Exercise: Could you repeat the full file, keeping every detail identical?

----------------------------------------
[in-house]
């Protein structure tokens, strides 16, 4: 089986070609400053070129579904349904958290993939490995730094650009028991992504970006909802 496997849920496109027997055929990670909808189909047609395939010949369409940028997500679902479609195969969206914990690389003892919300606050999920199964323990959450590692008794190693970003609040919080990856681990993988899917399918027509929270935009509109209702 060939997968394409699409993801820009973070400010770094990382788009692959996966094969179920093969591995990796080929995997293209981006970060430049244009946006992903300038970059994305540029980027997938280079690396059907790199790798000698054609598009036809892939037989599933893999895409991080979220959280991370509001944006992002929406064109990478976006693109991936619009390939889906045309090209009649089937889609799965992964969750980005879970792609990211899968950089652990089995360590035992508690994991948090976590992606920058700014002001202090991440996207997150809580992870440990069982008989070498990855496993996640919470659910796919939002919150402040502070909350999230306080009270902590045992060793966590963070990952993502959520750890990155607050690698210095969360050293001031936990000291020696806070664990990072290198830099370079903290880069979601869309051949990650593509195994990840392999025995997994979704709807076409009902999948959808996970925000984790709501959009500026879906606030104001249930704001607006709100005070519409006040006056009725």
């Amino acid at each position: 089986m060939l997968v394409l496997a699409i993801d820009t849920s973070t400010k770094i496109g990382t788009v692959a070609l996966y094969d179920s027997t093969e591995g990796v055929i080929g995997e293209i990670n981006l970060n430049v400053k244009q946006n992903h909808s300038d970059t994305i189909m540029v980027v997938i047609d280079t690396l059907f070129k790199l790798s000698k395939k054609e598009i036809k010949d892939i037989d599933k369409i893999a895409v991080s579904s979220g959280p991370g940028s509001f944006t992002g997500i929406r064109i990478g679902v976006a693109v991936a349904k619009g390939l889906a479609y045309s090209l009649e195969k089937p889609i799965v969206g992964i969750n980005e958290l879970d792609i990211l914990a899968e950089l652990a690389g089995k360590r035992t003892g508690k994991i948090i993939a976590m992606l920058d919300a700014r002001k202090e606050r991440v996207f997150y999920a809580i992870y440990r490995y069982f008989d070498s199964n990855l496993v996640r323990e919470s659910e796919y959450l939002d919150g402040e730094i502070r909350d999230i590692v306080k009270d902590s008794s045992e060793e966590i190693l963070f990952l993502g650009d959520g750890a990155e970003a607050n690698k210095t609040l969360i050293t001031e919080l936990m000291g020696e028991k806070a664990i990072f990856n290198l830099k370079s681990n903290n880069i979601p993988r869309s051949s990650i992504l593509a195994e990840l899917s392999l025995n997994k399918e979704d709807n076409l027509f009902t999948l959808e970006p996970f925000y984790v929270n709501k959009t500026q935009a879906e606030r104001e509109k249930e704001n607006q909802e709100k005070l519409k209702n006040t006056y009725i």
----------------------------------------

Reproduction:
[in-house]
């Protein structure tokens, strides 16, 4: 089986070609400053070129579904349904958290993939490995730094650009028991992504970006909802 496997849920496109027997055929990670909808189909047609395939010949369409940028997500679902479609195969969206914990690389003892919300606050999920199964323990959450590692008794190693970003609040919080990856681990993988899917399918027509929270935009509109209702 060939997968394409699409993801820009973070400010770094990382788009692959996966094969179920093969591995990796080929995997293209981006970060430049244009946006992903300038970059994305540029980027997938280079690396059907790199790798000698054609598009036809892939037989599933893999895409991080979220959280991370509001944006992002929406064109990478976006693109991936619009390939889906045309090209009649089937889609799965992964969750980005879970792609990211899968950089652990089995360590035992508690994991948090976590992606920058700014002001202090991440996207997150809580992870440990069982008989070498990855496993996640919470659910796919939002919150402040502070909350999230306080009270902590045992060793966590963070990952993502959520750890990155607050690698210095969360050293001031936990000291020696806070664990990072290198830099370079903290880069979601869309051949990650593509195994990840392999025995997994979704709807076409009902999948959808996970925000984790709501959009500026879906606030104001249930704001607006709100005070519409006040006056009725």
């Amino acid at each position: 089986m060939l997968v394409l496997a699409i993801d820009t849920s973070t400010k770094i496109g990382t788009v692959a070609l996966y094969d179920s027997t093969e591995g990796v055929i080929g995997e293209i990670n981006l970060n430049v400053k244009q946006n992903h909808s300038d970059t994305i189909m540029v980027v997938i047609d280079t690396l059907f070129k790199l790798s000698k395939k054609e598009i036809k010949d892939i037989d599933k369409i893999a895409v991080s579904s979220g959280p991370g940028s509001f944006t992002g997500i929406r064109i990478g679902v976006a693109v991936a349904k619009g390939l889906a479609y045309s090209l009649e195969k089937p889609i799965v969206g992964i969750n980005e958290l879970d792609i990211l914990a899968e950089l652990a690389g089995k360590r035992t003892g508690k994991i948090i993939a976590m992606l920058d919300a700014r002001k202090e606050r991440v996207f997150y999920a809580i992870y440990r490995y069982f008989d070498s199964n990855l496993v996640r323990e919470s659910e796919y959450l939002d919150g402040e730094i502070r909350d999230i590692v306080k009270d902590s008794s045992e060793e966590i190693l963070f990952l993502g650009d959520g750890a990155e970003a607050n690698k210095t609040l969360i050293t001031e919080l936990m000291g020696e028991k806070a664990i990072f990856n290198l830099k370079s681990n903290n880069i979601p993988r869309s051949s990650i992504l593509a195994e990840l899917s392999l025995n997994k399918e979704d709807n076409l027509f009902t999948l959808e970006p996970f925000y984790v929270n709501k959009t500026q935009a879906e606030r104001e509109k249930e704001n607006q909802e709100k005070l519409k209702n006040t006056y009725i």